Her Majesty’s Petty Man

By November 28, 2008Article, Atlantic Eye

BRATISLAVA, Slovakia, Oct. 28 (UPI) — Your Majesty:
I would have been pleased to meet you in person last Thursday on the occasion of your visit to the Slovak Republic. You are, Your Majesty, greatly respected in this part of the world. Czechs and Slovaks remember what the United Kingdom did for them during the Cold War.

On this day, I had hoped to introduce you to two heroes of the underground movement against communism — Barbara Day from the United Kingdom and former Minister Pavel Bratinka, a Czech who hails from a Slovak family.

Both were stalwarts in the fight for freedom and democracy. They belonged to a network whose U.K. branch was the Jan Hus Educational Foundation, based in Oxford. It included Jessica Douglas-Home and Baroness Cox, as well as Roger Scruton. The Prague Society for International Cooperation grew from this network.

The Prague Society has become a leading NGO in Central and Eastern Europe. It strives to create a new generation of well-informed leaders in this part of the world. It acts as a mirror against those who were responsible for communism and have failed to be punished. It works with students, our next generation of leaders.

Pavel Bratinka is the vice president of the Prague Society. He was born in Bratislava of a Slovak family. He is the epitome of a Czechoslovak, a national of that brave country founded by Tomas Masaryk in 1918 and ended by Premiers Klaus and Meciar in 1992. By education a physicist, Bratinka spent much of his working life stoking a boiler in a Prague cellar. He was followed and interrogated, as was his family. Bugs were put in the walls of his flat. He was regularly harassed. To study English and read banned books, he crossed the dangerous threshold of the American Library.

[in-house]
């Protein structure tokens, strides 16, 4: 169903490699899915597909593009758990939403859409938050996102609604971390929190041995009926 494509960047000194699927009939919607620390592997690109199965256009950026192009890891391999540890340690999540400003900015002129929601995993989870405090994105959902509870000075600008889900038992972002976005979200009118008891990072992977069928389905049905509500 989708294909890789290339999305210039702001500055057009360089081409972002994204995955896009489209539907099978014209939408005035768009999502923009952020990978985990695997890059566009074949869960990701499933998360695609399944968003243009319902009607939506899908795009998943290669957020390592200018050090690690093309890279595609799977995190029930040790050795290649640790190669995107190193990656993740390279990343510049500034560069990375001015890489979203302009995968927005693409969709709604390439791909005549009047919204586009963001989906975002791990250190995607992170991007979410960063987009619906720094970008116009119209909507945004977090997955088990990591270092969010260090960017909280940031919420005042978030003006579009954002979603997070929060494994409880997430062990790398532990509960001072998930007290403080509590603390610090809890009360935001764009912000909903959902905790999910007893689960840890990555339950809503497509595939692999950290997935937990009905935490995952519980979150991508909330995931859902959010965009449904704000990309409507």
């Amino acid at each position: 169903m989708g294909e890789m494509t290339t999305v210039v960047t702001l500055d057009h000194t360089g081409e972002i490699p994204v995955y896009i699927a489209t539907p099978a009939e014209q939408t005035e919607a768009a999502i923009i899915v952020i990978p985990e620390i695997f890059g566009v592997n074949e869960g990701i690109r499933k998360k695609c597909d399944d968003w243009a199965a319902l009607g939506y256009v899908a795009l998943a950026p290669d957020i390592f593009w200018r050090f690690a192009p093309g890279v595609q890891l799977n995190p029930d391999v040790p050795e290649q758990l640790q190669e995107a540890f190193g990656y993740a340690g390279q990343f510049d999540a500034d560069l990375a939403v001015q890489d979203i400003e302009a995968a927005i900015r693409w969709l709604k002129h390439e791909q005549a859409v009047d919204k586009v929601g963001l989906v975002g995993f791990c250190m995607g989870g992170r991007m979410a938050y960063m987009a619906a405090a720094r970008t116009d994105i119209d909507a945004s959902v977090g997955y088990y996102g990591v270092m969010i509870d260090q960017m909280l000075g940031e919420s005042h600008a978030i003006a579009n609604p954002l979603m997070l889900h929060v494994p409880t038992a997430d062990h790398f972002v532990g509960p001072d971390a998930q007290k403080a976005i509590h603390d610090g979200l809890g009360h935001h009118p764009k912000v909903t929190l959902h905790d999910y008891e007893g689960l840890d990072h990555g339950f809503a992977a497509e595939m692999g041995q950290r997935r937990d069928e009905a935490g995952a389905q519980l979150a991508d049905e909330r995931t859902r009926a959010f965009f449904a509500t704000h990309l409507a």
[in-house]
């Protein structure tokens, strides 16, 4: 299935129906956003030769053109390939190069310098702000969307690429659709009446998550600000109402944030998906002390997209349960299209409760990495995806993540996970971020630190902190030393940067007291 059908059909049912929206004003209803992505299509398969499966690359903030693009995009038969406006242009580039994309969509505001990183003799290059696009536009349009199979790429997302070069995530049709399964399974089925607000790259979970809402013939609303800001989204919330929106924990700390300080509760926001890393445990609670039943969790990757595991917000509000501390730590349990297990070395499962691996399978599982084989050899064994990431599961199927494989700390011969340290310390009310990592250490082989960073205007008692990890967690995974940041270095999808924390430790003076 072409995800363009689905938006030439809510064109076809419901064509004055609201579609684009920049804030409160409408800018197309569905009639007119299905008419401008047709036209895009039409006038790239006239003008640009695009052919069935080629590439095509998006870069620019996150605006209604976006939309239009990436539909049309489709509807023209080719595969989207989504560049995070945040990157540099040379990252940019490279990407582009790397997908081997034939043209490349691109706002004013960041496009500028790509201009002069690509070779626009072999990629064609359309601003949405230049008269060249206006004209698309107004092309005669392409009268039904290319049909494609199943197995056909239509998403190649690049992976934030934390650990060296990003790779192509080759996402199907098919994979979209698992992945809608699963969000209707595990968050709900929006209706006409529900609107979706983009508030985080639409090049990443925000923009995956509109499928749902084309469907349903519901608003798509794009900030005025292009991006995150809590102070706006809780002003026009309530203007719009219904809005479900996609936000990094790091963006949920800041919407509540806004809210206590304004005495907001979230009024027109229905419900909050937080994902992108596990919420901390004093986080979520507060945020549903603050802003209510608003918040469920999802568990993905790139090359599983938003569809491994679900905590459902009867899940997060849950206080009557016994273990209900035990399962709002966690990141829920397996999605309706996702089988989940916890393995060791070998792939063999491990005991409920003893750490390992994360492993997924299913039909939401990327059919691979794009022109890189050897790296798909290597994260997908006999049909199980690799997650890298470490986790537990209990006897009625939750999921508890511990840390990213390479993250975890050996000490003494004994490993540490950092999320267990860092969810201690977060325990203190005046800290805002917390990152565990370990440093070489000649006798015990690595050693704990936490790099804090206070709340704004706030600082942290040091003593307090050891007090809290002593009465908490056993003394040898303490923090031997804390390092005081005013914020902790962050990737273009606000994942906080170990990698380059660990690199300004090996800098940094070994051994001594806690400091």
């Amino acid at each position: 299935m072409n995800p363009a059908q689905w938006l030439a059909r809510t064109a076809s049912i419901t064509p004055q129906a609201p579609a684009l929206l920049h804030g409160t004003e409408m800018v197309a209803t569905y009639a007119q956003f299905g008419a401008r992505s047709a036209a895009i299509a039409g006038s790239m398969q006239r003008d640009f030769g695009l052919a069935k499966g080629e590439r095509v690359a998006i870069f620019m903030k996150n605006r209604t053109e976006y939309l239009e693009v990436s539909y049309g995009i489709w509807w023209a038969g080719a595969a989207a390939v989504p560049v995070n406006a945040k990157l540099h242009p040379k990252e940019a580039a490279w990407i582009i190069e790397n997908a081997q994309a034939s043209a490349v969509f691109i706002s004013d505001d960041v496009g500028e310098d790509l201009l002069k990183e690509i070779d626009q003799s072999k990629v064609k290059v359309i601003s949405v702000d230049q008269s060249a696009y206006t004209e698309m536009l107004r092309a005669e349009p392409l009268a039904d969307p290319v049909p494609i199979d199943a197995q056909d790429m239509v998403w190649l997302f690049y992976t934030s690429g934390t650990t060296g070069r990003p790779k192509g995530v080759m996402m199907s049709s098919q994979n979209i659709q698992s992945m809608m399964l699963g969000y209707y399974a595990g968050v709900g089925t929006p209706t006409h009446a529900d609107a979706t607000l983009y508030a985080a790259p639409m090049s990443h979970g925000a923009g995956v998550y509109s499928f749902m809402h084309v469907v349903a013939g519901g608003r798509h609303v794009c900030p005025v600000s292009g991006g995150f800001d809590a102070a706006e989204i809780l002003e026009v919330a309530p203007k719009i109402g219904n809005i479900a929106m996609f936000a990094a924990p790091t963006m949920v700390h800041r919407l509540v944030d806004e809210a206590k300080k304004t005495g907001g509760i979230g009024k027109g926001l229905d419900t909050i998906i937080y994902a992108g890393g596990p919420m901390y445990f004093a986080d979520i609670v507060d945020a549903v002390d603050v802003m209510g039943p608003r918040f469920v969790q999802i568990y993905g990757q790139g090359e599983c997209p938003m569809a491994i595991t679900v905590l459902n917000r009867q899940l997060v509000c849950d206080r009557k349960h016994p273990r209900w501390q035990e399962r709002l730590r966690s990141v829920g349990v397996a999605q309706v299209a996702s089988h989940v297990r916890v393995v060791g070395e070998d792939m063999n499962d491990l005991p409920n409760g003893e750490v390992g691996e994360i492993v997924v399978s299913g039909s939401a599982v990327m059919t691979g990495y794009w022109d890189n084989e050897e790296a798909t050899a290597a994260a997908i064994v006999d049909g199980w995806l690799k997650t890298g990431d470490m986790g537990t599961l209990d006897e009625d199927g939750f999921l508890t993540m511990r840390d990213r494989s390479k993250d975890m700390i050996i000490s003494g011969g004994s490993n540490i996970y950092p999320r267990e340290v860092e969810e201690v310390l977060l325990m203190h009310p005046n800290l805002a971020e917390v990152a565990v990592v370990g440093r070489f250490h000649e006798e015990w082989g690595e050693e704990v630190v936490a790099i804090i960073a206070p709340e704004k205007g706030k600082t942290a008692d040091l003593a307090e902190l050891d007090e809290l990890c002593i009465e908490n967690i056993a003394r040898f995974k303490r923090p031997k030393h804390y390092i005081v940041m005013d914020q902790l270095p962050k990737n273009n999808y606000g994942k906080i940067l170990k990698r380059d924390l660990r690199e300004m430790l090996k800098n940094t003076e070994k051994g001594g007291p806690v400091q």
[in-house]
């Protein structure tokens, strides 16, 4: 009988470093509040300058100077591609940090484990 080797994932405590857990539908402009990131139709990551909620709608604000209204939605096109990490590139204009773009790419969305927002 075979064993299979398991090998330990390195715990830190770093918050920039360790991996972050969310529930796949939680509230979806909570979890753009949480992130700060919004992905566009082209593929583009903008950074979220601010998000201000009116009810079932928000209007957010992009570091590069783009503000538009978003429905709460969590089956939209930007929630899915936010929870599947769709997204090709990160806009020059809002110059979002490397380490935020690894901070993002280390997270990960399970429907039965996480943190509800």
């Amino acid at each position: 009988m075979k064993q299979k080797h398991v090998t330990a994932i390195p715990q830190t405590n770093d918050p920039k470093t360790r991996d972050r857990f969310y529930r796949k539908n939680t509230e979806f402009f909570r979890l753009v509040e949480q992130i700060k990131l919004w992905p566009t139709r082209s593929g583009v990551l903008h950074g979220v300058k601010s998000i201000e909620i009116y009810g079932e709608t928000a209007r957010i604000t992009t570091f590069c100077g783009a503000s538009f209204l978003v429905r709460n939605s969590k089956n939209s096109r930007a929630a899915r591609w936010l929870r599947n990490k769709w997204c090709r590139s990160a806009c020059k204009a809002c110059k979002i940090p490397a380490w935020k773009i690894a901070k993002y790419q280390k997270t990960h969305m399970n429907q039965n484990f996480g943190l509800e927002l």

After 1989 Bratinka entered politics. He became deputy foreign minister of Czechoslovakia and later a Cabinet minister in the first Czech government in 1993. (It was, ironically, a working visit abroad that caused him to miss Your Majesty on your visit in 1996.) He oversaw the law that put the proceeds from the property the communists had stolen into a National Endowment Fund. The interest from the fund supports NGOs working for the renewal of civil society.

When communism fell in 1989, Vaclav Havel and others who had been helped called upon the likes of the Jan Hus Educational Foundation to advise the nascent democracy. Dissidents became ministers. Couriers began to run NGOs.

For her work, Day was presented with the highest personal honor President Havel could give — the Commemorative Medal of the President of the Czech Republic. Day’s book “The Velvet Philosophers” describes the underground movement and her heroes in Czechoslovakia. It has been translated into Czech and Hungarian.

Day received the MBE from Your Majesty in the New Year’s Honors of 2002. It was presented by Ambassador Anne Pringle, a superb diplomat and now Your Majesty’s ambassador in Moscow. Day was greatly honored to be presented the medal at the British Embassy in Prague at a small private ceremony. It was coordinated by Deputy Head of Mission Denis Keefe, now Your Majesty’s ambassador to Georgia. Keefe won the trust of Czechs and Slovaks back in the 1980s, when he was the first British diplomat with a brief to make contact with Vaclav Havel and the other dissidents.